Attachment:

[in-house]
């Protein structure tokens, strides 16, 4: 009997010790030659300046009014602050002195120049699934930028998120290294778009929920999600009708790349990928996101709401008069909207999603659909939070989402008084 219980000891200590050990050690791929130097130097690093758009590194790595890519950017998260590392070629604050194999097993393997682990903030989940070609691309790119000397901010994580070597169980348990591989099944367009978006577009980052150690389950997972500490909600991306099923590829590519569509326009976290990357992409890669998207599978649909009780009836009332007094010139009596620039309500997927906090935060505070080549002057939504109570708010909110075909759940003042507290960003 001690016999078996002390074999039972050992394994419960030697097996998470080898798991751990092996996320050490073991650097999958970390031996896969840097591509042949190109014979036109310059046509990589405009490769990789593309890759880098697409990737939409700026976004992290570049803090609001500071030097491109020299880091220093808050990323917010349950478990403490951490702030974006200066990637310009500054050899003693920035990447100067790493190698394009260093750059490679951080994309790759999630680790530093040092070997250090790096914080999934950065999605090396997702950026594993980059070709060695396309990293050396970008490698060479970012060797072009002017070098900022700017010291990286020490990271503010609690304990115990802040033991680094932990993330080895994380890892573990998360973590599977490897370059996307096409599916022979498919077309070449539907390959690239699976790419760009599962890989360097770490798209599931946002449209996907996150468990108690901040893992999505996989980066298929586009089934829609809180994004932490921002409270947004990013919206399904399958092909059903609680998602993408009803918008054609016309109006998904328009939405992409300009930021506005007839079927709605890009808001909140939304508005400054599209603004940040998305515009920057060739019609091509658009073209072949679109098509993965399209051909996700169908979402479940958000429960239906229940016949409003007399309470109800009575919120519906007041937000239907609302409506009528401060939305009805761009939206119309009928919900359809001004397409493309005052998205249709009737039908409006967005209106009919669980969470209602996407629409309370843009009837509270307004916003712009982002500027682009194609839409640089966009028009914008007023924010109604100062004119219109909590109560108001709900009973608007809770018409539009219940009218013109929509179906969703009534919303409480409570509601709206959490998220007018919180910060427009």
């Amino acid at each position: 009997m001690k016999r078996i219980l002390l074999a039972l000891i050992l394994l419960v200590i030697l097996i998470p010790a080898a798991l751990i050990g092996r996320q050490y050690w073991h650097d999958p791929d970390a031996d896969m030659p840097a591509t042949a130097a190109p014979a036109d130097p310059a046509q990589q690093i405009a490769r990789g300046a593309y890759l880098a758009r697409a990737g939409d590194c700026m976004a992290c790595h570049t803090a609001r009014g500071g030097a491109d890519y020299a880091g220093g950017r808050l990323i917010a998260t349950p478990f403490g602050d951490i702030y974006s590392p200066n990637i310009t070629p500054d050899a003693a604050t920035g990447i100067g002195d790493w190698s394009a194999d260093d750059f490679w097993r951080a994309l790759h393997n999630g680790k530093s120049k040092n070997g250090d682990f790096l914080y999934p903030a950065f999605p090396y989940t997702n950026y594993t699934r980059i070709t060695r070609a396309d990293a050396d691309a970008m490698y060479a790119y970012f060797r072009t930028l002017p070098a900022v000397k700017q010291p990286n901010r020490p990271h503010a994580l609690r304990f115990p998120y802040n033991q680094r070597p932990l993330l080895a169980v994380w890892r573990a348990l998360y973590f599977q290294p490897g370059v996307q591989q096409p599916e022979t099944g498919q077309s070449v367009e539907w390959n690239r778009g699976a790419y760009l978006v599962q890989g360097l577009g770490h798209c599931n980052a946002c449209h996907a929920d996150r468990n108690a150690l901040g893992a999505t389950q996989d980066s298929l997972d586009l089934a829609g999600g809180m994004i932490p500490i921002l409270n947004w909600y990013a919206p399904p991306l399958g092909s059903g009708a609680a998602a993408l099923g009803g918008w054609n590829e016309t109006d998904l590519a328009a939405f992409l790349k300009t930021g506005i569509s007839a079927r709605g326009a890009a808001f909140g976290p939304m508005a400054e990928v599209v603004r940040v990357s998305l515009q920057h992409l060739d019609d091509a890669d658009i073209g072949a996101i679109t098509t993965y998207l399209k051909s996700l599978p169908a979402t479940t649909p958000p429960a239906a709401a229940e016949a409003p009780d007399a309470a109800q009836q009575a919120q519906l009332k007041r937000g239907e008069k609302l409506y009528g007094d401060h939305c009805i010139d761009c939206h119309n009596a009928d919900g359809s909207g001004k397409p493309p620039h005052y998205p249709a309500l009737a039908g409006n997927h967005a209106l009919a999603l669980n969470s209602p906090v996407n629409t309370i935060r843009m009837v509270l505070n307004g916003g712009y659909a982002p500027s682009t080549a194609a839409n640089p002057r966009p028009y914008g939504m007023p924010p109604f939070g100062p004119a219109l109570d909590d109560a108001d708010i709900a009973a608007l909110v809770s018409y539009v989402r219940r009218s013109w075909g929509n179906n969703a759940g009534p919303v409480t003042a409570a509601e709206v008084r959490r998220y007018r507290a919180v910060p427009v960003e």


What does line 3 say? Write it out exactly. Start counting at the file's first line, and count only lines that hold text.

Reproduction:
């Amino acid at each position: 009997m001690k016999r078996i219980l002390l074999a039972l000891i050992l394994l419960v200590i030697l097996i998470p010790a080898a798991l751990i050990g092996r996320q050490y050690w073991h650097d999958p791929d970390a031996d896969m030659p840097a591509t042949a130097a190109p014979a036109d130097p310059a046509q990589q690093i405009a490769r990789g300046a593309y890759l880098a758009r697409a990737g939409d590194c700026m976004a992290c790595h570049t803090a609001r009014g500071g030097a491109d890519y020299a880091g220093g950017r808050l990323i917010a998260t349950p478990f403490g602050d951490i702030y974006s590392p200066n990637i310009t070629p500054d050899a003693a604050t920035g990447i100067g002195d790493w190698s394009a194999d260093d750059f490679w097993r951080a994309l790759h393997n999630g680790k530093s120049k040092n070997g250090d682990f790096l914080y999934p903030a950065f999605p090396y989940t997702n950026y594993t699934r980059i070709t060695r070609a396309d990293a050396d691309a970008m490698y060479a790119y970012f060797r072009t930028l002017p070098a900022v000397k700017q010291p990286n901010r020490p990271h503010a994580l609690r304990f115990p998120y802040n033991q680094r070597p932990l993330l080895a169980v994380w890892r573990a348990l998360y973590f599977q290294p490897g370059v996307q591989q096409p599916e022979t099944g498919q077309s070449v367009e539907w390959n690239r778009g699976a790419y760009l978006v599962q890989g360097l577009g770490h798209c599931n980052a946002c449209h996907a929920d996150r468990n108690a150690l901040g893992a999505t389950q996989d980066s298929l997972d586009l089934a829609g999600g809180m994004i932490p500490i921002l409270n947004w909600y990013a919206p399904p991306l399958g092909s059903g009708a609680a998602a993408l099923g009803g918008w054609n590829e016309t109006d998904l590519a328009a939405f992409l790349k300009t930021g506005i569509s007839a079927r709605g326009a890009a808001f909140g976290p939304m508005a400054e990928v599209v603004r940040v990357s998305l515009q920057h992409l060739d019609d091509a890669d658009i073209g072949a996101i679109t098509t993965y998207l399209k051909s996700l599978p169908a979402t479940t649909p958000p429960a239906a709401a229940e016949a409003p009780d007399a309470a109800q009836q009575a919120q519906l009332k007041r937000g239907e008069k609302l409506y009528g007094d401060h939305c009805i010139d761009c939206h119309n009596a009928d919900g359809s909207g001004k397409p493309p620039h005052y998205p249709a309500l009737a039908g409006n997927h967005a209106l009919a999603l669980n969470s209602p906090v996407n629409t309370i935060r843009m009837v509270l505070n307004g916003g712009y659909a982002p500027s682009t080549a194609a839409n640089p002057r966009p028009y914008g939504m007023p924010p109604f939070g100062p004119a219109l109570d909590d109560a108001d708010i709900a009973a608007l909110v809770s018409y539009v989402r219940r009218s013109w075909g929509n179906n969703a759940g009534p919303v409480t003042a409570a509601e709206v008084r959490r998220y007018r507290a919180v910060p427009v960003e």